Oh yes - and, why are lions lions?

 

....

 

 

* For the record, should the 'unthinkable' happen in the near future, and the organ in this church turn into a fireball, I only like the idea of doing this this - I would not actually act upon this thought....

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There are no "good" nor "bad" periods ! Once this is accepted, the personnal bias

become less problematic.

 

Pierre

 

Only in the sense of personal bias. Surely, in every other aspect it becomes infinitely more complcated?

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Only in the sense of personal bias. Surely, in every other aspect it becomes infinitely more complcated?

 

Indeed, but this is the reality; things are not simple, and we must deal with complexity and paradoxes.

Once we realize that, the chances are better to make less mistakes.

 

Pierre

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Guest Cynic
There are no "good" nor "bad" periods ! Once this is accepted, the personnal bias

become less problematic.

 

Pierre

 

 

Emphatically, Yes.

There are (of course) better and worse builders, but (usually) it is the better-built instruments that survive, largely because they inspire respect and affection.

 

I would contend that a decent musician will be able to make music on virtually any instrument. It may be that he or she will occasionally have to exercise judgement in choosing which composers and works to play, that is all.

 

The trouble is, some want a greater 'effect' from an organ, to help 'move' their listeners - this always involves more stops, more dominating effects, more brilliance in the tone etc. We are not the first to think like this of course: Bach is well known to have urged builders to provide better winding, more fundamental tone, more emphatic bass pipes and more contrast between divisions. No, he was not wrong, but he was chasing an ideal. In reality, he mostly had to live with the instruments he inherited and had to make the best of them. Can we not try to do the same?

 

Hearing one organ after another in Paris two years ago, only one thing became clear, the genuine, authentic original stops (by justifiably famous builders) were the beautiful ones. Those that came after (imitating them) seemed only able to make louder, harsher versions of the stops that we so admired! Why can some folks not hear beauty in individual stops, in ranks of character, in schemes of a different tonal ideal from their own? Do these things not give pleasure simply by their variety?

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I would contend that a decent musician will be able to make music on virtually any instrument. It may be that he or she will occasionally have to exercise judgement in choosing which composers and works to play, that is all.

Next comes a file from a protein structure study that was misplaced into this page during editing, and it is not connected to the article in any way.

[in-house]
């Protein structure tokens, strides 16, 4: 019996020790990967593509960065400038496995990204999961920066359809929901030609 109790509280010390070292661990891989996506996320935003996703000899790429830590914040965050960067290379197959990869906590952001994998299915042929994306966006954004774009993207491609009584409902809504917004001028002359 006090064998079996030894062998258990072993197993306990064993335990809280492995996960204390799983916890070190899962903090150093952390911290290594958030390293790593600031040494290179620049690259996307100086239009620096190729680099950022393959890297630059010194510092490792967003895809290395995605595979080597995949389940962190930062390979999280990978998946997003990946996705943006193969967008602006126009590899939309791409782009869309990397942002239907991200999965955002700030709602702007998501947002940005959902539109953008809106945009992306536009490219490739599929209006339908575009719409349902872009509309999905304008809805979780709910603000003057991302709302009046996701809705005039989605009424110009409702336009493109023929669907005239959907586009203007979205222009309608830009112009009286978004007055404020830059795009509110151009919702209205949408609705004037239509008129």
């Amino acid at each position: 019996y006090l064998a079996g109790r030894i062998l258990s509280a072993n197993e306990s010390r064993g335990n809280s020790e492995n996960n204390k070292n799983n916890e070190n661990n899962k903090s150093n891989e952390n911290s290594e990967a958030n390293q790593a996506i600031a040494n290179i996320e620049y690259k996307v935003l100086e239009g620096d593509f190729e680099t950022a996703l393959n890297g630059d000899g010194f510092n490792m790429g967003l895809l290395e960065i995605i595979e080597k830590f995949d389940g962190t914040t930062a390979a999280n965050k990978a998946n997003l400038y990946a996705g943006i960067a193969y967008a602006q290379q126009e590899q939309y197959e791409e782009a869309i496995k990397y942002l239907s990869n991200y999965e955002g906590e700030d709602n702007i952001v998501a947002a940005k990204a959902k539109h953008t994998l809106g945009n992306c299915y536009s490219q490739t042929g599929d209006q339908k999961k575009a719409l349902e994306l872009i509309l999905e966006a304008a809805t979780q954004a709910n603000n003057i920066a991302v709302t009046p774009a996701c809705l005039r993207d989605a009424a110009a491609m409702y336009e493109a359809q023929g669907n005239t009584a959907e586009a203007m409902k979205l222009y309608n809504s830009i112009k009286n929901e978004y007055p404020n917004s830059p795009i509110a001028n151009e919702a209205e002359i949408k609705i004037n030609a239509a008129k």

This really is turning into a thread of goodwill. Incredible!

 

The gentle underlay here is that it is quite possible to accompany Choral Evenson without strings and banks of instantly settable button-ware. And, for that matter, a trigger swell. Go on - dare to say it...

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The gentle underlay here is that it is quite possible to accompany Choral Evensong without strings and banks of instantly settable button-ware. And, for that matter, a trigger swell. Go on - dare to say it...

 

Yes - and in my one of my cases one manual and oddly centred pedals - mind you I don't have to do Choral Evensong much - but Lessons & Carols and a reasonable diet of high days repertoir are part of the course. A challenge but not always an unrewarding one!

 

A

 

PS There must be a name fo the medical condition that results from protracted playing - with one's right foot stuck on a far right un-balanced trigger Swell trying desperately to 'swell' it while the remaining three limbs keep the music going! :blink:

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Hi folks...

 

This is another interesting thread!

 

I totally agree with the ideals Mr Cynic and Pierre are saying. Old and worthy instruments should always be respected when it comes to restoration. Some so called restorations from previous years have been less successful where people thought improvements could be made, and they would have been much better off leaving things well alone.

 

Look at the restoration of the Usher Hall Edinburgh. It still has its lovely pneumatic action beautifully retored (though it has to be said, it has given the city organist quite a few troubles lately...) It also has a modern solid state memory system ingeniously piggy backed onto the old pneumatic piston system. You can still play this instrument as it would have been when new. A very good job by Harrisons I think.

 

On the other hand, what about when things aren't so good? I think we must allow for some modification when it's necessary for reliability and access. The recent Shrewsbury post has been very interesting to read with regards to the possibility of converting to electro-pneumatic action.

 

I still think we should keep our 'heritage' ideals and opinions firmly rooted with regards to more significant instruments. We can't realistically try to save every instrument out there!

 

Cynics point about changes made to cathedral organs is certainly an interesting one. I think years ago many cathedral organists failed to realise that they would one day move on and that the next generations might have other ideas! Interestingly the less successful alterations that happened at st Mary's Cathedral Edinburgh were during the 4 short years in the 50's that one person was in charge of the music there for. The changes made were great reeds going into the solo box (useful, but they now don't speak into the nave well at all) new Great 16' reed (a bit roughly voiced in comparison to the rest) and some useful, but rather piddly mutations on the choir replacing more romantic sounds which preceded them. The changes Denis Townhill had done in the 70' s during his time were much better executed. For a start they were additions not replacements, and he ensured they fit well into the chorus on the great.